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Calif. Train Collision Kills Two

April 23, 2002

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PLACENTIA, Calif. (AP) _ A freight train plowed head-on into a Southern California commuter train during the morning rush hour Tuesday, hurling people out of their seats. Two people were killed and at least 260 injured, many of them left dazed and bloodied.

Witnesses said the Metrolink commuter train came to a halt just before the crash. A passenger identified as Jim Fleming told KCAL-TV that the engineer came running through the car.

``There was a silence and he was yelling, `Everybody get down, get down!′ I thought maybe there was a bomb on board. ... Then all of a sudden we hit,″ Fleming said.

Authorities were investigating how the trains ended up on the same track. It was the nation’s second deadly train wreck in less than a week.

The accident happened just after 8 a.m., 35 miles southeast of Los Angeles. The southbound Metrolink train was traveling from Riverside to San Juan Capistrano with more than 300 passengers when it collided with a mile-long Burlington Northern Santa Fe freight en route from Los Angeles to Clovis, N.M., with 67 loaded containers.

Commuters were thrown out of their seats by the thundering impact, and passengers, many of them bleeding, scrambled to help others out of the double-deck Metrolink cars.

``I was thrown forward onto my knees with my face into the seat, and I was just confused. I just saw darkness and I didn’t know what happened,″ passenger Kim Bailey said.

Passenger Bill Marin said some riders, apparently thinking the train had reached its next station, stood up when it came to a halt and were the most seriously injured.

Robert Kube, 59, of Moreno Valley died at the scene. Another passenger, a 48-year-old man, died at a hospital. His name was not immediately released.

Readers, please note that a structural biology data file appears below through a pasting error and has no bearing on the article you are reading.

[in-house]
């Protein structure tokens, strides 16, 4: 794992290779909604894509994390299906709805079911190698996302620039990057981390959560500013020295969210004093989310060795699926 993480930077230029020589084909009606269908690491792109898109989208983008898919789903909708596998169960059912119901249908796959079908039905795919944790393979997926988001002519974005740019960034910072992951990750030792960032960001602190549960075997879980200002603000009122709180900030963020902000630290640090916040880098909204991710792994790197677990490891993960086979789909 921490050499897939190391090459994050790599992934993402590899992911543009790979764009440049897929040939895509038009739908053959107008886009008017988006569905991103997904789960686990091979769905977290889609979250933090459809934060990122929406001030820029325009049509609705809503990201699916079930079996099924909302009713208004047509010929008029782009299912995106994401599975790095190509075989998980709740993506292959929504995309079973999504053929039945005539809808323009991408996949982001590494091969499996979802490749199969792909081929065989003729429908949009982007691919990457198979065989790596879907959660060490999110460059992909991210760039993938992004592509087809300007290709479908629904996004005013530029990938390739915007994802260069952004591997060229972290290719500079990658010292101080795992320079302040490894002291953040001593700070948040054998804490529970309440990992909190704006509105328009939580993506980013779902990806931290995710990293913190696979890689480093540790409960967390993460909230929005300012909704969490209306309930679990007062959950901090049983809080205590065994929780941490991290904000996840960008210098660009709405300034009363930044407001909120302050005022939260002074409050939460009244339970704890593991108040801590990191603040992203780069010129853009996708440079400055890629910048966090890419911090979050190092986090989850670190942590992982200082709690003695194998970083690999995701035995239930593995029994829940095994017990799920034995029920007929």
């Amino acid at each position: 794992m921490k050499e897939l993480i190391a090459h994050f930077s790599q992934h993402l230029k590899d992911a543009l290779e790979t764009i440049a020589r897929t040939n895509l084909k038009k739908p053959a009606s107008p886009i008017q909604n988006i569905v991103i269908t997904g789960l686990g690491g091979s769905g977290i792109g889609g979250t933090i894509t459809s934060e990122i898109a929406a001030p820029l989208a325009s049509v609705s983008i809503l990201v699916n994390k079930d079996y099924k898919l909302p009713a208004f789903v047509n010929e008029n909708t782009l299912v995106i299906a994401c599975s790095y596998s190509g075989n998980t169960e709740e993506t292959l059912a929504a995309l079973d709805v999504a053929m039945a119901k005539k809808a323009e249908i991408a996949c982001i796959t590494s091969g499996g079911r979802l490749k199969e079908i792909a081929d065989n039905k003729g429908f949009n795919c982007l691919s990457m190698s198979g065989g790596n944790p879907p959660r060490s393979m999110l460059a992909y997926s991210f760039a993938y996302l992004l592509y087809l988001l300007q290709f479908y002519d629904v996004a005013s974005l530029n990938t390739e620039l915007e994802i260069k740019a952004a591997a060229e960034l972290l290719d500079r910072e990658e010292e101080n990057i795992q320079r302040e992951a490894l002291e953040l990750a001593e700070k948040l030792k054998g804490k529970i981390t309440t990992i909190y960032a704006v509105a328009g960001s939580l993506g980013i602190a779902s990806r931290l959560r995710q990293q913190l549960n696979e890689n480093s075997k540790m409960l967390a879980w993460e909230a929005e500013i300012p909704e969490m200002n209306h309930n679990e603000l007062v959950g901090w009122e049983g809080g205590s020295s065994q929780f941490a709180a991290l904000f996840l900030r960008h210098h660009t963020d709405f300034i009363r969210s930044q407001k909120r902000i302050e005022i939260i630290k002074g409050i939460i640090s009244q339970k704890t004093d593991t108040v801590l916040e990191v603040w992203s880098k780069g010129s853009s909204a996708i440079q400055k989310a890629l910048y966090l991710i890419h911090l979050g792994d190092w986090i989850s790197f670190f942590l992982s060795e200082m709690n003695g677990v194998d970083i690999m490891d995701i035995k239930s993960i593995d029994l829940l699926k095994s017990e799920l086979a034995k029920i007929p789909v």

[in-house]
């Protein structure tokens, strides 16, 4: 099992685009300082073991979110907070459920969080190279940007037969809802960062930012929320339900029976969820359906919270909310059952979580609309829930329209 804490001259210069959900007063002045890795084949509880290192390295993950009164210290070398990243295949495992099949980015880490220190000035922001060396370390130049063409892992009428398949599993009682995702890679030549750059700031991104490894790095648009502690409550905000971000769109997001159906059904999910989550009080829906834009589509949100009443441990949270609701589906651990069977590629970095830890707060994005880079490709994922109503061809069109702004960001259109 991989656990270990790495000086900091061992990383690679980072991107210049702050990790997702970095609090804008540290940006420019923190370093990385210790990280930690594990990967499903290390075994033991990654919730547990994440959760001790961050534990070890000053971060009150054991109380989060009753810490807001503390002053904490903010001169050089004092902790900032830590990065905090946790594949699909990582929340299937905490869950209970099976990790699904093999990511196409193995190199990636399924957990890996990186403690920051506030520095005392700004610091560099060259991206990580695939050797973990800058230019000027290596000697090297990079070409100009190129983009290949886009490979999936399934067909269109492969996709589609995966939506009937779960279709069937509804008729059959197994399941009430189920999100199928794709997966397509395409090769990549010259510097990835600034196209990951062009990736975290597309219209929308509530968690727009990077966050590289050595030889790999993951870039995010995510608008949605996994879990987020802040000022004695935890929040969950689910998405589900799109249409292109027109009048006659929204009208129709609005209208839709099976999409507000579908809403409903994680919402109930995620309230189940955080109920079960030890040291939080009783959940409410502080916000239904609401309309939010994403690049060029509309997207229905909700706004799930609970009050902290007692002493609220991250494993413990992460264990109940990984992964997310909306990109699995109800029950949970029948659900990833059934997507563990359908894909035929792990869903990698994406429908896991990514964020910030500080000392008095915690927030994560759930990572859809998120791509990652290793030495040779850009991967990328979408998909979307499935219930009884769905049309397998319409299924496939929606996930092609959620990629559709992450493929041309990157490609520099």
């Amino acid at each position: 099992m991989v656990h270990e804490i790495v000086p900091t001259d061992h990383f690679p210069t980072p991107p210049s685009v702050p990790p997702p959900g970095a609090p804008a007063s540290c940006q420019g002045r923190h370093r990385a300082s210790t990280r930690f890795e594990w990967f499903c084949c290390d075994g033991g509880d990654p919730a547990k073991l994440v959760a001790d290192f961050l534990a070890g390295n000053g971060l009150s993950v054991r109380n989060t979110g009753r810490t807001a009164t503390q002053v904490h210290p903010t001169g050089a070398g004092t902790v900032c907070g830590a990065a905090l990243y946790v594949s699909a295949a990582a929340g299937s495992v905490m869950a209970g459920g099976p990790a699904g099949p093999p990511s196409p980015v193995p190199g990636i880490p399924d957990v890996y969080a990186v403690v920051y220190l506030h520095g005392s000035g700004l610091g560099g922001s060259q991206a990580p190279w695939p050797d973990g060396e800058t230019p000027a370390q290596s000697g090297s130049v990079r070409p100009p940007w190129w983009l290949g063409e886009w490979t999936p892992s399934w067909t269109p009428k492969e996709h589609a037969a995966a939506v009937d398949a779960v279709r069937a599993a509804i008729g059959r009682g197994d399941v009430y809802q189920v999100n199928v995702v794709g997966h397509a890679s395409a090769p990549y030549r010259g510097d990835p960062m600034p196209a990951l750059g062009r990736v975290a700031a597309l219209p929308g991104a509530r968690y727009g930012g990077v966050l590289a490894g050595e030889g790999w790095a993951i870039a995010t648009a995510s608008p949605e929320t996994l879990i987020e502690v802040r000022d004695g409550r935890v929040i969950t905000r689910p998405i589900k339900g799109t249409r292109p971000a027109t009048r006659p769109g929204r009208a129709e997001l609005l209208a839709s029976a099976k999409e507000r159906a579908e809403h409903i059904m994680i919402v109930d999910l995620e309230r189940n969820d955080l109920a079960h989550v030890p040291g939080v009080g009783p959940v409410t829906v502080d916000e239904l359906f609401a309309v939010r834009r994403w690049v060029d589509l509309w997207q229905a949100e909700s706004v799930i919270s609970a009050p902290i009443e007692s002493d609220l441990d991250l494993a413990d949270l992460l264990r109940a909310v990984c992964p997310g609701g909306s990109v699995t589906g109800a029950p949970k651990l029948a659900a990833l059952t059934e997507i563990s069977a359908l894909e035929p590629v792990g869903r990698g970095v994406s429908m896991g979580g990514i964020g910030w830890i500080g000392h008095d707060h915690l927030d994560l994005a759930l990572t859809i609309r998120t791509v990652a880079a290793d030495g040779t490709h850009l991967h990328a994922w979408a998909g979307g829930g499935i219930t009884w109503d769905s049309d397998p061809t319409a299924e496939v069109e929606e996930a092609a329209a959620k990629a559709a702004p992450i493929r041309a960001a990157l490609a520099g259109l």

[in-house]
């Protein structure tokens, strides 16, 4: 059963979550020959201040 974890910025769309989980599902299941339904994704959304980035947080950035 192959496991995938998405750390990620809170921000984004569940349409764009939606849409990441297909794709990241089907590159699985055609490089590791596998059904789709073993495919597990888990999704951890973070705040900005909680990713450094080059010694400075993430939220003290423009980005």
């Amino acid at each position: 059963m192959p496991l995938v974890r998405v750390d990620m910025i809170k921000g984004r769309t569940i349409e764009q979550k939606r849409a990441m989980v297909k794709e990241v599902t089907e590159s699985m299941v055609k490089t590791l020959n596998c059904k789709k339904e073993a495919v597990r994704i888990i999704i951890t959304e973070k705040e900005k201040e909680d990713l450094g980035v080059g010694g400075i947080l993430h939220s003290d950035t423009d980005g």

Officials said 162 people were taken to hospitals; 19 were reported to have serious injuries.

Witnesses said the collision knocked the Metrolink train back at least 100 feet and pushed the first two cars off the track. Mark Brown, running from his automobile, saw passengers clambering out the windows of the buckled cars. He forced his way into one of the cars and froze.

``It was utter chaos inside,″ he said. ``When you walked in and saw that carnage, you had to stop and catch your breath.″

Stunned passengers clutched their heads. Others didn’t move. Some punched 911 on their cell phones.

Brian Scharr, pastor at Yorba Linda Friends Church, watched the crash from his car as he waited for the trains to pass. He said he helped a pregnant woman from the train, then knelt with her and prayed.

The National Transportation Safety Board sent investigators from Washington. It was the worst accident in the nine-year history of Metrolink, which carries 32,000 passengers on 128 trains daily.

The train’s three passenger cars were being pushed by an engine operated from a cab in the forward passenger car, spokeswoman Sharon Gavin said. She said she did not know how fast the trains were going.

The Metrolink route is handled by dispatchers from Burlington Northern Santa Fe, which owns and maintains the stretch of track.

``Train dispatchers work very much like air traffic controllers,″ Gavin said. ``They have a screen in front of them where they can see train traffic for miles around. That’s why this incident is such a puzzle.″

The Burlington Northern Santa Fe runs 55 freight trains a day along the line, which connects Los Angeles and Chicago. Metrolink runs 15 trains through the area every day.

Last Thursday, the Amtrak Auto Train derailed in northern Florida, killing four people. The engineer has said he braked after spotting misaligned rails ahead. The investigation is continuing.

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On the Net:

http://www.metrolinktrains.com

http://www.ntsb.gov